The first thing that comes to mind when I hear the phrase, “tough times” is that tough times make you stronger, which is frustrating and a bit cliché, don’t you think? Instead of believing that I somehow need tough times to make me stronger, how about a new belief: “I no longer have to face tough situations in order to learn,” or “I can grow as a person without misery or heartache”?

The reality is that the tough times do force me to grow; after the mourning period of a loss, I am grateful for a stronger connection to spirit. And in facing challenges, particularly the more painful ones, I am more likely to figure out an alternative way of doing things.

This is all great in my personal life, but how do you apply this to business? How do I learn and grow from the challenges that affect my livelihood?

As a small company, built on invention, family, and organic marketing, we have been blessed by our success. We entered the market with a much-needed product that makes life easier when traveling with kids. However, even with our modest success, we’ve never had the budget required to market to an ever-changing audience (new parents), and get our products in front of people who could benefit from them; this has always been one of our downfalls.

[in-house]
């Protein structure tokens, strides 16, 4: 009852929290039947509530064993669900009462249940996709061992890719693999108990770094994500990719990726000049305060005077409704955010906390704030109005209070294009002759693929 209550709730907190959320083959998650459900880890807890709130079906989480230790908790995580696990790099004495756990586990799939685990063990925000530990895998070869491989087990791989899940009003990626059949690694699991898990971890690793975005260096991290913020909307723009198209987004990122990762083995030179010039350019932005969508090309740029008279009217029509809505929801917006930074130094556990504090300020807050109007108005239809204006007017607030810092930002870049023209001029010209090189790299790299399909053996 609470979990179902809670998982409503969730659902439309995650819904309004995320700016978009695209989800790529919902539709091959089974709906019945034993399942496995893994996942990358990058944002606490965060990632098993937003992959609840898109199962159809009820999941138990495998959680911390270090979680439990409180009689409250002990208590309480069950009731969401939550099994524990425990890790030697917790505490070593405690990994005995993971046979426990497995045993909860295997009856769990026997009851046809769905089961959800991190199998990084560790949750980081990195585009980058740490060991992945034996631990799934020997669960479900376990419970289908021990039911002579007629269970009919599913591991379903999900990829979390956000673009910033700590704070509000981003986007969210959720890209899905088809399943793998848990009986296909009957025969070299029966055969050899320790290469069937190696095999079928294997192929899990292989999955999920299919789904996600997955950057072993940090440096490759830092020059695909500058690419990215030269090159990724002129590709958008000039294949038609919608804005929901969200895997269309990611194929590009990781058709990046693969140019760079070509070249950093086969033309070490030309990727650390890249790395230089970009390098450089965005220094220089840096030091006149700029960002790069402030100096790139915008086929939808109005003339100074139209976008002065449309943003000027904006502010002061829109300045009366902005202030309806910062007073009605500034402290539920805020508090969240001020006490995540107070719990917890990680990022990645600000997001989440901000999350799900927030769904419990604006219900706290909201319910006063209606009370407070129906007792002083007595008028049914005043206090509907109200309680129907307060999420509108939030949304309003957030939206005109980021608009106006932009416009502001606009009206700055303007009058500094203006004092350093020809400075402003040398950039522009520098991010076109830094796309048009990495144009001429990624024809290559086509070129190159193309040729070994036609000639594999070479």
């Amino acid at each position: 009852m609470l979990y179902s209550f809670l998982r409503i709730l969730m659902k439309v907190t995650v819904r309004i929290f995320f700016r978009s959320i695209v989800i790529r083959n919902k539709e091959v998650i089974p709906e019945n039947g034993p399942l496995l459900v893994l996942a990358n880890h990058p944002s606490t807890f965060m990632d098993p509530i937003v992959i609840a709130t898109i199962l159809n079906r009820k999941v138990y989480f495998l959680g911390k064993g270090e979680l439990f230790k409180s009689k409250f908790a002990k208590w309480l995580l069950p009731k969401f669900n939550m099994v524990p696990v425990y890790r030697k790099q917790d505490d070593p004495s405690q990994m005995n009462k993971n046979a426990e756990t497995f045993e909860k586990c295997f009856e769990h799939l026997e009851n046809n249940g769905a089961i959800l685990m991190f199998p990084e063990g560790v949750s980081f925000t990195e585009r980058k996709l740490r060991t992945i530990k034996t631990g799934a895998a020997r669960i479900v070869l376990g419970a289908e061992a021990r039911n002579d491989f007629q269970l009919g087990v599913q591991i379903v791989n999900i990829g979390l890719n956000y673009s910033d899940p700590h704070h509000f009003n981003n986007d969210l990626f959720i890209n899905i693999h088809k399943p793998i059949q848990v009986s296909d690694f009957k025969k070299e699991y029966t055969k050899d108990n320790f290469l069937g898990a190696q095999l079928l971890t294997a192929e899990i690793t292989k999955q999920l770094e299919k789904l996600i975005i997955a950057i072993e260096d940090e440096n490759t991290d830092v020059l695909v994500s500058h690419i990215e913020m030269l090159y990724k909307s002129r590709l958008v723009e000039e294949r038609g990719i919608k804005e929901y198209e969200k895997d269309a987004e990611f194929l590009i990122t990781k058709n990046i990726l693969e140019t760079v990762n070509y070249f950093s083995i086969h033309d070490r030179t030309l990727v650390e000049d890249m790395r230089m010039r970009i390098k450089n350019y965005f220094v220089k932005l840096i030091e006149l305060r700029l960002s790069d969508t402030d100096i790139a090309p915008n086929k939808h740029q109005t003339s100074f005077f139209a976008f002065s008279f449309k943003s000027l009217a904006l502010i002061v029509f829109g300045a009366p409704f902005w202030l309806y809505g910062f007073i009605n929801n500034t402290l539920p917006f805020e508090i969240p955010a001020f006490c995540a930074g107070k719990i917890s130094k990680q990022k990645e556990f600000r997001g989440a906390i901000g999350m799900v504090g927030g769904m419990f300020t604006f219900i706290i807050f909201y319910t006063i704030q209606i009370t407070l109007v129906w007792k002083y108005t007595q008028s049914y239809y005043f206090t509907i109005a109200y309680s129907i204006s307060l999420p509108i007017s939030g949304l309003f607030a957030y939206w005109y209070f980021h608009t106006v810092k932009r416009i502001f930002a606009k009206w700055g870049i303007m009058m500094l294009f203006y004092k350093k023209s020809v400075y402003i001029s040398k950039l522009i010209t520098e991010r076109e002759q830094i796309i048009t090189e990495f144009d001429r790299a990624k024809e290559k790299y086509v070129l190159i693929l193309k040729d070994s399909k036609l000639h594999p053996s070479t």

This limitation has been magnified by the entry of competition. After six years on the market, the big guys clued into our success and came out with their own knock-off of our product (they spent a lot of time and money working around our patents). My first question is: Why couldn’t they come to us and ask about licensing? The second is: How do you compete with big companies that have millions of dollars to spend on marketing, and their first efforts are taking over the searches, keywords, and accounts you have worked so hard to obtain?

Go-GoBabyz is more than a business to us; it is our life. While any business has a goal to make a profit, we also have the goal of making our customers’ lives just a bit easier; we truly care about the families who use our products, and enjoy the many relationships we’ve developed over the past years. Now we are faced with our biggest challenge: how do we continue to reach people when we have big corporations now competing for those customers with huge marketing budgets?

To all our customers and fans out there, I am seeking your assistance. Ideas, thoughts and experience in this situation are more than welcome.

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